A recent update to Fitbit’s official smartphone app has sparked a wave of criticism from users from various corners of the internet. Social media platforms, such as Reddit and Twitter, have been awash with owners complaining about the UI redesign and demanding to be able to revert to older versions.
Fitbit, which has historically released a number of new models each year, has drastically slowed its hardware output of late, with Google (Fitbit’s parent company) opting to instead make subtle changes to the software and, quite unsurprisingly, add greater amounts of Google integration.
The app redesign was supposed to make things simpler, cleaner and add more personalization to the process, as well as offer new ways to motivate users. But those who have downloaded the update have expressed their distaste at everything from the color schemes used (described as "bile brown, vomit green and light blue" by one Reddit user) to the inconsistency in design throughout.
A cluttered dashboard seems to be one of the most repeated complaints, which is odd considering Google tried to make things cleaner with the update. The original plan was to create a new layout that split all data across three tabs: Today, Coach and You.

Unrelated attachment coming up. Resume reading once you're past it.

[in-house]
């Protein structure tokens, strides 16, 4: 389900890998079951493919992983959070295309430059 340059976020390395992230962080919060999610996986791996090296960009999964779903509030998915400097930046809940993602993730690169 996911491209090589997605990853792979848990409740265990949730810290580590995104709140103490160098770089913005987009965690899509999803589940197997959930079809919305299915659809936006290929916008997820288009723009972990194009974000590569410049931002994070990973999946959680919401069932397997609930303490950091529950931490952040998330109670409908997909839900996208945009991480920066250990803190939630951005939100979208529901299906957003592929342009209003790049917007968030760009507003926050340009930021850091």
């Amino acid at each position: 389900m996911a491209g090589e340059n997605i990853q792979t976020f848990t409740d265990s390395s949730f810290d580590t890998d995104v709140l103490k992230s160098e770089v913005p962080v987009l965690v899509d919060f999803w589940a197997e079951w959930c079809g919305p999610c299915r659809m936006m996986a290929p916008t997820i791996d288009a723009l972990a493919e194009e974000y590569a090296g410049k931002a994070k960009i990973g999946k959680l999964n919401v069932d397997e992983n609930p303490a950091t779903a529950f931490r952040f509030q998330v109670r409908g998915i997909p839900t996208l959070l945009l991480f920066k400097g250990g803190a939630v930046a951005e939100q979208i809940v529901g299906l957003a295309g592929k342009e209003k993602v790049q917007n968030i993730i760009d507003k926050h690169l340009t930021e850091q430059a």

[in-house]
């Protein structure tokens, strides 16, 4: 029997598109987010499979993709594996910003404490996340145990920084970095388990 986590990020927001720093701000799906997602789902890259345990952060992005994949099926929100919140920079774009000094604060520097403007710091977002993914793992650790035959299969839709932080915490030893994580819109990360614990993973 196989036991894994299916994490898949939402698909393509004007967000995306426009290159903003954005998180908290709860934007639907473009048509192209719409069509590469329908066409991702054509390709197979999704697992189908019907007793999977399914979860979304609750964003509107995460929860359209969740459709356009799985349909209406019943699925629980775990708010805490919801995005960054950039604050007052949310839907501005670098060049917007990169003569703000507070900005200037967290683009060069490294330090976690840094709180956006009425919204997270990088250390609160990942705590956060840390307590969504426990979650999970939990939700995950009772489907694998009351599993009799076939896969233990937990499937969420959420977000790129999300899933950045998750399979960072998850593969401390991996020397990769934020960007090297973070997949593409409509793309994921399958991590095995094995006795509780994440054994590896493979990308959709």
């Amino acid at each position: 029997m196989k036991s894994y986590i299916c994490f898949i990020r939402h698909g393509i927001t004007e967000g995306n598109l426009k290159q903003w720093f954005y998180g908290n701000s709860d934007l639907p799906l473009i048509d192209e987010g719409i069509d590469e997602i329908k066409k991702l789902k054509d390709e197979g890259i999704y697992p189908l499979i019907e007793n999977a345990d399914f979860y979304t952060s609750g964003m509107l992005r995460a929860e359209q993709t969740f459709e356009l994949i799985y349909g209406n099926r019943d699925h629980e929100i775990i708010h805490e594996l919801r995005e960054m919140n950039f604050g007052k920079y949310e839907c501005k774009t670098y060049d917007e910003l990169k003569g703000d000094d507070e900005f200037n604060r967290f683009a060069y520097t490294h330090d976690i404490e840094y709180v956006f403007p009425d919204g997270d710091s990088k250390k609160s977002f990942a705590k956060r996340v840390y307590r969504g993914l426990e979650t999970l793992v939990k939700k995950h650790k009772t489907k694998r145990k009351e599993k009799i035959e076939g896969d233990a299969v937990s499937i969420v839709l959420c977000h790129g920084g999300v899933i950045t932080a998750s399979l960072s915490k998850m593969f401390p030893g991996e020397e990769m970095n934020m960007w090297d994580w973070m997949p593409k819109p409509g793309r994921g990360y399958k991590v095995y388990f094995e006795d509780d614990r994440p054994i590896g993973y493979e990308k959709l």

The aim of Today was to provide an overview of current health metrics, while Coach would offer a list of suggested workouts based on those health metrics and You would take care of achievements and goal setting. But this new dashboard layout has been accused of being overwhelming and requiring more scrolling and clicks to get to information than ever before.
What’s more, Fitbit has also been accused of removing certain features that worked perfectly well in previous generations of the app. These include food and calorie-tracking functionality, which used to be simpler, while the motivational fireworks that used to appear when reaching a fitness goal have disappeared.
There is also a theme of discontent among disgruntled users surrounding the lack of customization options for the dashboard, namely the lack of a Dark Mode and the removal of key things, such as a battery indicator that now lacks a percentage figure and simply relies on an icon and a wild guess.
What can Fitbit do?
Fitbit and Google are yet to address the online criticism, with some angry users calling for another update to sort out the issues. Other corners of the web are discussing ways to revert back to an older version of the app, although this is complicated and likely won’t be supported by Fitbit.
Worst of all, there is a general consensus that Fitbit has the potential to lose customers to rivals like Garmin and Apple, with an agreement that their user interfaces are now simpler and easier to manipulate.
As smartwatches and fitness trackers gain more sensors and offer increasing amounts of fitness data, this is going to continue be a real issue for any UX designer, but it feels like Google and Fitbit have misjudged this one.
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